An open letter to the mayor of Rushville, Illinois
Dear Mayor Thompson,
I write to you with a heavy heart. I have just learned of Sheriff Don Schieferdecker’s anti-Semitic and anti-gay posting on his now-deleted Facebook page. As you can easily see from my signature, I work at a national organization that seeks legal and social justice for lesbian, gay, bisexual and transgender (LGBT) people in the United States. Indeed, creating a society in which the sheriff’s postings would never occur is my life’s goal.
I grew up in neighboring Beardstown, graduating from high school in 1970. I am mostly proud of where I come from, with some exceptions. The sheriff’s postings caused me to recall:
• Students in Beardstown High School bullying and harassing others whom they thought to be gay or lesbian;
• A basketball game between the Rushville High School (RHS) team and a team from Jacksonville at which a Jacksonville player, who was African-American, was called “nigger” by RHS fans;
• Townspeople in Beardstown who called others “fag” and “dyke” on the street;
• A letter to our local newspaper that suggested my parents buy me a one-way ticket to Russia because I had organized a brief and relatively mild student assembly to discuss the Vietnam War;
• That Beardstown was ignobly a “sundown town,” having signs posted on its outskirts until the early 1950s that read “Nigger, don’t let the sun set on you here”;
• That I did not meet an African-American person until I left our West Central Illinois region;
• That I did not meet a Jewish person until I left our West Central Illinois region.
I relate all of this to you in the interest of sharing my own history and experiences of racist and homophobic language and behavior in the valleys and hills of the Illinois River. Of these incidents, I am not proud and all still sting.
I note with some measure of pride, though, that you have called for a community meeting to talk about hate speech. I hope that this will be a good and healing gathering for the folks in Rushville who were hurt by the sheriff’s words. Your leadership shines through with this important initiative. I also note that, to date, no action has been taken regarding the sheriff and his postings. I urge that you and other responsible leaders of Schuyler County ask for and receive and accept his resignation. As an elected official, you know that law enforcement officers, from the leadership to the front line officers of all law enforcement agencies, cannot harbor such bigotry against the citizens they serve and protect. If they harbor these thoughts, how can those they serve have any confidence in their equal and just application of the laws? You must take all means to remove the sheriff from his post. I know this cannot be easy or simple, but it is your sworn duty to uphold the constitutions of the United States and the state of Illinois and to ensure equal protection for all under the laws of the nation, the state, and the county. There is no other way to win back the confidence of those you represent.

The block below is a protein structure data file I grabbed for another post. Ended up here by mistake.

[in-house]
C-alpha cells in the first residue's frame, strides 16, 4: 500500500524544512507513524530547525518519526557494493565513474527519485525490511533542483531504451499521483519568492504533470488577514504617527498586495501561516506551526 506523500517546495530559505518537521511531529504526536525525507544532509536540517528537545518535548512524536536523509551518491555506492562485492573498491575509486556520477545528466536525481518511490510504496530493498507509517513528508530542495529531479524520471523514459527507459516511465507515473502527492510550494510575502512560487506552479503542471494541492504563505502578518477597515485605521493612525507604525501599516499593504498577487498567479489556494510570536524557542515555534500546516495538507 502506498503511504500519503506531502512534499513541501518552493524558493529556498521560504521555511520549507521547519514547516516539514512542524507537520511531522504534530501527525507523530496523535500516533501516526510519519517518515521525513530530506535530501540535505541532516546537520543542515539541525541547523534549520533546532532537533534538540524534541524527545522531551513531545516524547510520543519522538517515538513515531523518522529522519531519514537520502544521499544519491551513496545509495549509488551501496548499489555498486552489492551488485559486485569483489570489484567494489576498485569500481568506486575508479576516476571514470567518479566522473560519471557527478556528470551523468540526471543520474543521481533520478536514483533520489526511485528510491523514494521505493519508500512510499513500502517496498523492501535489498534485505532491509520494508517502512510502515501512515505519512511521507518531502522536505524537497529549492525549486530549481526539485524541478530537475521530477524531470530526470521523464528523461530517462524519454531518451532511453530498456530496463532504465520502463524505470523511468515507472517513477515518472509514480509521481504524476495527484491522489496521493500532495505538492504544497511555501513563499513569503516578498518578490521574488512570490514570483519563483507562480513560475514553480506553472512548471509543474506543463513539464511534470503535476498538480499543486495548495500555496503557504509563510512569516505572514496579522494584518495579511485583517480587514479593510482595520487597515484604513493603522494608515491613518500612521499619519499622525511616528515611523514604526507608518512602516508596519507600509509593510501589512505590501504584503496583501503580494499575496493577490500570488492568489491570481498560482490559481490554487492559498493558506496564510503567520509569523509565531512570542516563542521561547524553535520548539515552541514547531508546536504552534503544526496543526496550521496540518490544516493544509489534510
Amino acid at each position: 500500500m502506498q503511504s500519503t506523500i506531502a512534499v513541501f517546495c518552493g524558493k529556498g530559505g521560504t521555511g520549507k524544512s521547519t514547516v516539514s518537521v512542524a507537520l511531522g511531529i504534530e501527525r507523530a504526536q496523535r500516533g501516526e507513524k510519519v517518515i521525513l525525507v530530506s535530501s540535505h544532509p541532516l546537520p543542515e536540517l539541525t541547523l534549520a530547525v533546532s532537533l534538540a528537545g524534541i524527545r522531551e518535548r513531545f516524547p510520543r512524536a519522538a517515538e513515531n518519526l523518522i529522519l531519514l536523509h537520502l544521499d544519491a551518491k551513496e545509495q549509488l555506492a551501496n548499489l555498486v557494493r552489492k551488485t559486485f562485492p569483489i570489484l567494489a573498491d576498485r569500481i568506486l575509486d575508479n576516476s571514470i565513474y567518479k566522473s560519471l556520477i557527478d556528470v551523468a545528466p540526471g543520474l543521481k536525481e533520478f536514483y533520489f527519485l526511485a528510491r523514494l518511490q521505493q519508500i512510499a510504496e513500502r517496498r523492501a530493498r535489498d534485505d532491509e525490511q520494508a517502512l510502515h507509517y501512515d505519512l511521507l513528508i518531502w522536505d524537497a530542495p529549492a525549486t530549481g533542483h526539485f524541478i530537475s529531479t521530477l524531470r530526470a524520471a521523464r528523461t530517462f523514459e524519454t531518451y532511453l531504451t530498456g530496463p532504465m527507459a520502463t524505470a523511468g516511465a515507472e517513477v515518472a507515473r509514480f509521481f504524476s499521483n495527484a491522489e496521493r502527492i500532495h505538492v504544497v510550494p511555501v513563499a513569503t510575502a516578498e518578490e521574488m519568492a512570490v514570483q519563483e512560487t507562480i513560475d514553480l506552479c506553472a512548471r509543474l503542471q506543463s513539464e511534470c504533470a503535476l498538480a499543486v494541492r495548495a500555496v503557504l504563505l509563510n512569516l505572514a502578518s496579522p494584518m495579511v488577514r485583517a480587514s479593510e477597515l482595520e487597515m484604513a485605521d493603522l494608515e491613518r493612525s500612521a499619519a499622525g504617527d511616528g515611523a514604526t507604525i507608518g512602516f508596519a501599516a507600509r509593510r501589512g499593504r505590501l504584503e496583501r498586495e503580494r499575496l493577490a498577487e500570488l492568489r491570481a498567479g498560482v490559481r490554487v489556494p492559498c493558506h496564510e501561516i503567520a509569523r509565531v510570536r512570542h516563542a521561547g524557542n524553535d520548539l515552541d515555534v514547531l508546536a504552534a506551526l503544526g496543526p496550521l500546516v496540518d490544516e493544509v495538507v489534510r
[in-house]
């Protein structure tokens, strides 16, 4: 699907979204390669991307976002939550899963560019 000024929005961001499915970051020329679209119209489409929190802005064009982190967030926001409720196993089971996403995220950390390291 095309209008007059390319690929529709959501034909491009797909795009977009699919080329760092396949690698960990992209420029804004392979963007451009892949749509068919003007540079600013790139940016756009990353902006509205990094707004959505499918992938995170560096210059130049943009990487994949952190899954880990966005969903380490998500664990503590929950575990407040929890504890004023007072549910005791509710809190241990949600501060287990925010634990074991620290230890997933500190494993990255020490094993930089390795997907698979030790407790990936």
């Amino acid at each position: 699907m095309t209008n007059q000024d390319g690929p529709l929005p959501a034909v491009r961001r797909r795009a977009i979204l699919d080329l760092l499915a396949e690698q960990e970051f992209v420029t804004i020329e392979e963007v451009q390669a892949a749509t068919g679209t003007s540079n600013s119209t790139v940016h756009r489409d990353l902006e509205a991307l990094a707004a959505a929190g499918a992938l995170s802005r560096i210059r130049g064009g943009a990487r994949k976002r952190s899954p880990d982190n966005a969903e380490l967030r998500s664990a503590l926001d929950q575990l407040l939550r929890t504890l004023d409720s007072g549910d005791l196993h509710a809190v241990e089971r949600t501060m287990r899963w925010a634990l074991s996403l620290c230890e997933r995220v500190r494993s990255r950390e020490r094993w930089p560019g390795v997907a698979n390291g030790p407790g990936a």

My high school classmate, David Osmer, just retired as sheriff of Cass County. I have not communicated directly with Dave about this, but intend to do so in order to seek his advice and counsel and reassurance that the Cass County sheriff’s office would not tolerate expressions of bigotry such as come from Sheriff Scheiferdecker. I want to know that because I have reason to visit Beardstown and Cass County from time to time and would not want to assume extra risk on a trip there to visit my parents’ graves or to attend my high school class reunions.
While I am a lesbian, I am not Jewish. But my wife is Jewish. We have raised our children to believe fervently in the dignity and equality of all people. It is with equally heavy heart that I know I must tell my children the story of the sheriff and that I have written you this letter. Our children, all our children, must know that we have their backs and will protect them from the public expressions of anti-Semitic and anti-gay bigotries. They will ask me if the sheriff will be appropriately dealt with and I will want to tell them that the mayor of Rushville is taking all due measures to see that his town and his county are well-served by the office of sheriff and its personnel. Please let me know when I can tell my kids that you have done what you must do: accept Sheriff Scheiferdecker’s resignation.
I thank you for reading this letter and I apologize for its length. I know you must be receiving correspondence about this matter from many people. I appreciate that you may not respond to me immediately.
With respect and deep interest,
Director, National Conference on LGBT Equality: Creating Change
National Gay and Lesbian Task Force